Constant weight-bearing lameness of the left pelvic limb was observed during gait evaluation. Orthopedic examination revealed joint effusion and a positive cranial drawer test result for the left stifle joint. Premedication and anesthesia protocols were as described for dog 1. Radiography of the left pelvic limb was performed (Figure 6). Evidence of intraarticular effusion in the stifle joint was noticed in addition to an excessive TPA (41°) and valgus of the proximal aspect of the tibia (mMPTA, 96°). Moderate signs of osteoarthritis were present on the edges of femoral trochlea, femoral condyles, tibial plateau, and apex of the left patella. A CT scan of the left pelvic limb was performed during the same anesthetic episode, and no torsional deformity of the tibia was detected (Figure 7)

Figure 7
Figure 7

Preoperative 3-D reconstructed CT images showing the lateral (A) and cranial (B) aspects of the left tibia and stifle joint of dog 2. Valgus of the proximal aspect of the tibia (mMPTA, 96°) was confirmed, but no torsional deformity was detected.

Citation: Journal of the American Veterinary Medical Association 259, 8; 10.2460/javma.259.8.885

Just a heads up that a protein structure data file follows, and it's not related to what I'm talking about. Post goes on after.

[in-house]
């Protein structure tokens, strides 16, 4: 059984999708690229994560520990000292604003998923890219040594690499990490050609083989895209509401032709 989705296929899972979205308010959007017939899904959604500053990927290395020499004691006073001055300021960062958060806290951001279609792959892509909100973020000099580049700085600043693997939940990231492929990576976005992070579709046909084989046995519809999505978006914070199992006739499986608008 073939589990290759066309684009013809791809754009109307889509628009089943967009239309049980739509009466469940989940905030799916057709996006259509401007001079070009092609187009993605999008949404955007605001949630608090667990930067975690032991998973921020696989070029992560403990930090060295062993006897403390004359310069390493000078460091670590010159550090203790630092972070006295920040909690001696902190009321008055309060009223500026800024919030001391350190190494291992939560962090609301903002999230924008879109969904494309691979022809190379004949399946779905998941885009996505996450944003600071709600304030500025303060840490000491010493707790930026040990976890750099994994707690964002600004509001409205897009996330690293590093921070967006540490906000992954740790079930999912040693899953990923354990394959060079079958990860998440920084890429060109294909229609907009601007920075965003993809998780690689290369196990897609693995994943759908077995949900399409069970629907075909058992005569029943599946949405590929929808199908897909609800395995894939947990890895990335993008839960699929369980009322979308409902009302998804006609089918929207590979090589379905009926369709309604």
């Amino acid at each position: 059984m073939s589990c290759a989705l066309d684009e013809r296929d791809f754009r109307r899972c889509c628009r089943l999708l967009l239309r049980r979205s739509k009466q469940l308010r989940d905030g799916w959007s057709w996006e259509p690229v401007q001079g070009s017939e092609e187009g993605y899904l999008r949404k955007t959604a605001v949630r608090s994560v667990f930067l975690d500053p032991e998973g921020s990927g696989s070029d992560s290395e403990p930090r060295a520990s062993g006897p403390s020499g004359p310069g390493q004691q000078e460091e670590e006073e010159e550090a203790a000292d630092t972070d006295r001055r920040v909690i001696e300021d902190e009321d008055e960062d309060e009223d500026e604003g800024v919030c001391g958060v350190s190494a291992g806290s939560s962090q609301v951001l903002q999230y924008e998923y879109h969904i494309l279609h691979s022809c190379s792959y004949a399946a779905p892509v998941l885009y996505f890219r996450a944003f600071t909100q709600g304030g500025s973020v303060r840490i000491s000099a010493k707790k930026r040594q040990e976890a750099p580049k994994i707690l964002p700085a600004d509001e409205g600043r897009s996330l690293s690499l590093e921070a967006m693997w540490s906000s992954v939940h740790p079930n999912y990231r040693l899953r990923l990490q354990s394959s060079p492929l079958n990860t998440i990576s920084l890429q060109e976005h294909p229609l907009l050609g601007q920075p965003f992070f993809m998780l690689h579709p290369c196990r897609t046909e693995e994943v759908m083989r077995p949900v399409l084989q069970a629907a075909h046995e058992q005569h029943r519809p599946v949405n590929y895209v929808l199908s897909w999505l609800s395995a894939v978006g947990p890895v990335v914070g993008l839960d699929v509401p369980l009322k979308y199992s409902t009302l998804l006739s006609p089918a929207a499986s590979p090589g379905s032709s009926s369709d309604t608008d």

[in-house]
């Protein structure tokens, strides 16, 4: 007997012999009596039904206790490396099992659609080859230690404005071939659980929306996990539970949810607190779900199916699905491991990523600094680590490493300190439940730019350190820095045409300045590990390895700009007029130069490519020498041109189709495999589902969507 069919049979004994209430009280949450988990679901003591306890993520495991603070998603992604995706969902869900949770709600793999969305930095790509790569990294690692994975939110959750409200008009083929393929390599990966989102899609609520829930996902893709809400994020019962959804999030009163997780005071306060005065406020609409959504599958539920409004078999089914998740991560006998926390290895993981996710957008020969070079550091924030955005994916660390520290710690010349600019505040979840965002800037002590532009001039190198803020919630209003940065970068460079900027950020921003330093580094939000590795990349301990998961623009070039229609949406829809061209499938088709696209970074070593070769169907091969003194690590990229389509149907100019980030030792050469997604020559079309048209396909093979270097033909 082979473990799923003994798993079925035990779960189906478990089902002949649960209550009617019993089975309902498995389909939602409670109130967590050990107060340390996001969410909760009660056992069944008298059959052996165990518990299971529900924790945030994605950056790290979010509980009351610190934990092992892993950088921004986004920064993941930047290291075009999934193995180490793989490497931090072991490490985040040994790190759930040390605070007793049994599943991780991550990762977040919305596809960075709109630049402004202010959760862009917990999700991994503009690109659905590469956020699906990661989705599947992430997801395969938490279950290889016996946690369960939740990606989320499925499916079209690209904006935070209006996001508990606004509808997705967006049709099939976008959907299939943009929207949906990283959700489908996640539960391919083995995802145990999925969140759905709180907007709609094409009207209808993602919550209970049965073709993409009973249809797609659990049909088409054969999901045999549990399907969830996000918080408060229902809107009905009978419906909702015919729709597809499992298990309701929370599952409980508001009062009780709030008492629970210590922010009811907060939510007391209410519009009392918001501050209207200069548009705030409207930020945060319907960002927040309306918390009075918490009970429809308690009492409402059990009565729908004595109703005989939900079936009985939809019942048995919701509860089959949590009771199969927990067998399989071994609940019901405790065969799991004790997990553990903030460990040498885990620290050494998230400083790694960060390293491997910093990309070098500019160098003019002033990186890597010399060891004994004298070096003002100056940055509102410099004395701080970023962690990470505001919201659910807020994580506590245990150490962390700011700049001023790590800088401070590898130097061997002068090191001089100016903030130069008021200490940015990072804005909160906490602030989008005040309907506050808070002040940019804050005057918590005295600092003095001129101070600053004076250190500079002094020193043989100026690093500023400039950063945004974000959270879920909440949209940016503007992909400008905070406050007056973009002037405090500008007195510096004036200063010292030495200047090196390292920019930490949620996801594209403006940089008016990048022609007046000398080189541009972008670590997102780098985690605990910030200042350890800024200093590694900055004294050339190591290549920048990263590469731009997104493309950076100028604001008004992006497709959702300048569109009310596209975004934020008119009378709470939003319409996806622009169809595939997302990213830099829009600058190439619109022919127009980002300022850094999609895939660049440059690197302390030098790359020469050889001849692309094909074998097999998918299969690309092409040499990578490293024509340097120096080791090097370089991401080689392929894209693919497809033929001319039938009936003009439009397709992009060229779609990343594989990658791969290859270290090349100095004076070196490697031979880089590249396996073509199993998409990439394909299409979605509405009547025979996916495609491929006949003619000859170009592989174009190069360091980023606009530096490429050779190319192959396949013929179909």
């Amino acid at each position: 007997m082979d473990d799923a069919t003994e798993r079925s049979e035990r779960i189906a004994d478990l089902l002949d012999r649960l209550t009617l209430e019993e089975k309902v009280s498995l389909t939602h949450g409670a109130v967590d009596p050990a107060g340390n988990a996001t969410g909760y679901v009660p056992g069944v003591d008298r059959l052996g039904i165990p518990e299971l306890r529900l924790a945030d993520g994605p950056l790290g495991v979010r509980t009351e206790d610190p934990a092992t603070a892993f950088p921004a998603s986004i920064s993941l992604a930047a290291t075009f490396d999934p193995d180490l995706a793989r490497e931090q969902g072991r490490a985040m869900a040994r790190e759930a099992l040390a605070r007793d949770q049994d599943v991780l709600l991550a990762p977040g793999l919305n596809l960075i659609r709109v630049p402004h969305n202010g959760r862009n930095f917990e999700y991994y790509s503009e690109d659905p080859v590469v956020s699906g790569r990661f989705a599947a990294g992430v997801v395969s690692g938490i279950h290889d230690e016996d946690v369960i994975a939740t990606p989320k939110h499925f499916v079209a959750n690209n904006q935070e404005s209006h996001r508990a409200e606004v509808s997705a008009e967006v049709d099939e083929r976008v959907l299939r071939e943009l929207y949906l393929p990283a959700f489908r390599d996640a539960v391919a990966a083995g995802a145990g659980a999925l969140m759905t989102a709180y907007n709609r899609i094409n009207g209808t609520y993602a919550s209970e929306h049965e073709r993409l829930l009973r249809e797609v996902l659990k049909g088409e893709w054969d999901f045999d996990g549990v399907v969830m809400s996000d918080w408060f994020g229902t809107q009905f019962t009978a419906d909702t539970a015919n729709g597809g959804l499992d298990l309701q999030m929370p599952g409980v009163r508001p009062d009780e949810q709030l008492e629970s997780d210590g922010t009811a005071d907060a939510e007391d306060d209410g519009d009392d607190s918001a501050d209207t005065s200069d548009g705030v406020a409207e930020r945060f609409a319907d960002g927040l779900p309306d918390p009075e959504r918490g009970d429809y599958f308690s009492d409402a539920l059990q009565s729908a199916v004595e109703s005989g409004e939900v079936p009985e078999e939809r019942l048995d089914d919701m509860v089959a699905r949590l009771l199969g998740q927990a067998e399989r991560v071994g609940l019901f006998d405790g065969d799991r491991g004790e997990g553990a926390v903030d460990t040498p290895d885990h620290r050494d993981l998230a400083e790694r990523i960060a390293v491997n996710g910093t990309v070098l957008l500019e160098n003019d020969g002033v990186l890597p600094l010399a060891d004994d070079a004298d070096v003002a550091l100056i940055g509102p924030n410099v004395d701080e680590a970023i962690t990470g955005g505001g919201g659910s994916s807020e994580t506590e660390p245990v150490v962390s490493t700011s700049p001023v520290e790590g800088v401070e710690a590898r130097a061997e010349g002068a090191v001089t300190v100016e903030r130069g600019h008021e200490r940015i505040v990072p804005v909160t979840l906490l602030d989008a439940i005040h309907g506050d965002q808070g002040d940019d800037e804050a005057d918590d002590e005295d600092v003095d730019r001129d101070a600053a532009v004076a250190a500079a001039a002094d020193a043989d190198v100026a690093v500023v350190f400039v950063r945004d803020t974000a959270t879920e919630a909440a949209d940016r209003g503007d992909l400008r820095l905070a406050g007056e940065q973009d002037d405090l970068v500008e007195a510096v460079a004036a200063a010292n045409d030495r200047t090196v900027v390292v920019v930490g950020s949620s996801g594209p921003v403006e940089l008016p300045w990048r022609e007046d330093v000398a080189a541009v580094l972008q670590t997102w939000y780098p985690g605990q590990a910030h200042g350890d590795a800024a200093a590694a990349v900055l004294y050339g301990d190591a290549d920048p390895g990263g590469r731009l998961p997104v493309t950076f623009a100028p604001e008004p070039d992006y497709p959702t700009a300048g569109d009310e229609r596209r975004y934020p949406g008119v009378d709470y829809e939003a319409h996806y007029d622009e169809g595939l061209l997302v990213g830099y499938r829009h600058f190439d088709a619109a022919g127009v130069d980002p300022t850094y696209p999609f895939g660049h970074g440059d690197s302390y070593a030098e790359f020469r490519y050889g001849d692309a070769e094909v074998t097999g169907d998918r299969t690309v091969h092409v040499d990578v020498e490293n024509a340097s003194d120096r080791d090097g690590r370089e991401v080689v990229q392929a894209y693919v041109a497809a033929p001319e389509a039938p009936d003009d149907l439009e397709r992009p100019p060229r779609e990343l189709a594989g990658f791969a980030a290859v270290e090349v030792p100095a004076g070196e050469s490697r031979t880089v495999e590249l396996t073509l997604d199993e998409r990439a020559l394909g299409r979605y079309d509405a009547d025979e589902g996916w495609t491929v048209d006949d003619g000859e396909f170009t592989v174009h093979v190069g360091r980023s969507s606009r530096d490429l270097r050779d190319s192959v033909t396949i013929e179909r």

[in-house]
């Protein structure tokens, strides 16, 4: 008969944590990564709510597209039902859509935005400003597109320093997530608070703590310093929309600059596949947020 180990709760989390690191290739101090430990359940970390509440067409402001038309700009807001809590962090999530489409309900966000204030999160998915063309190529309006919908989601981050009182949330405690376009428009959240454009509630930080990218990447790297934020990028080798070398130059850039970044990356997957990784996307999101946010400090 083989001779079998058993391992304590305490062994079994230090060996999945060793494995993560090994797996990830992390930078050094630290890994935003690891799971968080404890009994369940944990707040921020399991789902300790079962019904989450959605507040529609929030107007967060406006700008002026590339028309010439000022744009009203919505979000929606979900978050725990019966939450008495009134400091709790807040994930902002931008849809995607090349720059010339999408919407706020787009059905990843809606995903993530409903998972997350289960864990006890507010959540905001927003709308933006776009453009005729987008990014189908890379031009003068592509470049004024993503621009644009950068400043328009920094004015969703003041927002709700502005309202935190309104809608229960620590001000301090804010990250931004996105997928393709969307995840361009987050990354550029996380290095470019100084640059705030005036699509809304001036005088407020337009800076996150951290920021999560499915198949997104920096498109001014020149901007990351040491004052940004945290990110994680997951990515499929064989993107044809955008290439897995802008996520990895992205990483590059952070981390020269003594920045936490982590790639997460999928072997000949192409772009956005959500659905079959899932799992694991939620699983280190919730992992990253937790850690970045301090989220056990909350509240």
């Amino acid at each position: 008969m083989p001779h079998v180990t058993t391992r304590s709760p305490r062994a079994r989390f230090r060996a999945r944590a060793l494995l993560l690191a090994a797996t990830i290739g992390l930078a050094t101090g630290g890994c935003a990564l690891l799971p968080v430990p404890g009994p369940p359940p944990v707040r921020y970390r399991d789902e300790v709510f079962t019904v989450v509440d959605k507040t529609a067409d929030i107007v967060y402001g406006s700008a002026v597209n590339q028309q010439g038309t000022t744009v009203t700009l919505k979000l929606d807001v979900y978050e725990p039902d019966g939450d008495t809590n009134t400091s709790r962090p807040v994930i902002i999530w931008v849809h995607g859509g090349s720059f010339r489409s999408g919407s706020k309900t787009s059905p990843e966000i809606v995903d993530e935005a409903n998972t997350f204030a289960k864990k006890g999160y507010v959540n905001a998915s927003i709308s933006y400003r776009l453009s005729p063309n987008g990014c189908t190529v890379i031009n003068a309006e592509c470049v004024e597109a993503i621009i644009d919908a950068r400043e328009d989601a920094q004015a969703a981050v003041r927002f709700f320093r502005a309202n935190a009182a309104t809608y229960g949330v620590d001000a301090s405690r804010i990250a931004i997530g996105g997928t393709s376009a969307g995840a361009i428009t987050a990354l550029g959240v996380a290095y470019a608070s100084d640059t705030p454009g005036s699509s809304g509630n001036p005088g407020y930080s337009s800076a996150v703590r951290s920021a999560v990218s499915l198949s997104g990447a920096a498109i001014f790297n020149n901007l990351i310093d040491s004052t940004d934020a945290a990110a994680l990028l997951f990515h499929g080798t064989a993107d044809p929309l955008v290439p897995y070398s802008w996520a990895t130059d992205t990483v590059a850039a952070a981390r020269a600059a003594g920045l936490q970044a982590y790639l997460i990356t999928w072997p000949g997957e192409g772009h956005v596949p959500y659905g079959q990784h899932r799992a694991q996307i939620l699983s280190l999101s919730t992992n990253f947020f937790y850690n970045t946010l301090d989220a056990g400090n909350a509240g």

A double-cut CBLO was planned. The CORA was measured as previously described; the magnitude was 35°. A 13° cranial wedge ostectomy combined with a 4-mm cranial rotation of the proximal fragment were planned to achieve the targeted postoperative TPA of 9°. The mild valgus deformity of the proximal portion of the tibia was not corrected, as the mMPTA of the left tibia was not substantially different from that of the right tibia (94°) or from a previously reported mean ± SD value for 105 dogs of various breeds (93.30 ± 1.78°).5 Morphine and amoxicillin were administered for preemptive analgesia and antimicrobial prophylaxis as described for dog 1. Arthroscopy of the left stifle joint revealed that approximately 50% of the CCL was ruptured. No meniscal lesion was evident. The 13° cranial wedge ostectomy was performed with a 10-mm circular TPLO saw blade (final cranial width of the wedge, 4.1 mm). The proximal epiphysis of the tibia was then rotated 4 mm cranially on the basis of information in the previously described CBLO rotation chart.3 The osteotomy was stabilized first with a 1.8-mm Kirschner pin placed in a cranioproximal to caudodistal direction. A bone forceps was placed across the osteotomy along the same direction as the pin to apply compression between the 2 bone fragments. Then, a 2.4-mm CBLO plate was placed medially with 1 cortical screw and 5 locking screws. Finally, a tension band wire was placed between the Kirschner pin and a drilled 1.1-mm distal bone tunnel to maintain the compression and counteract the patellar ligament strain. The final TPA angle was 10° (Figure 8)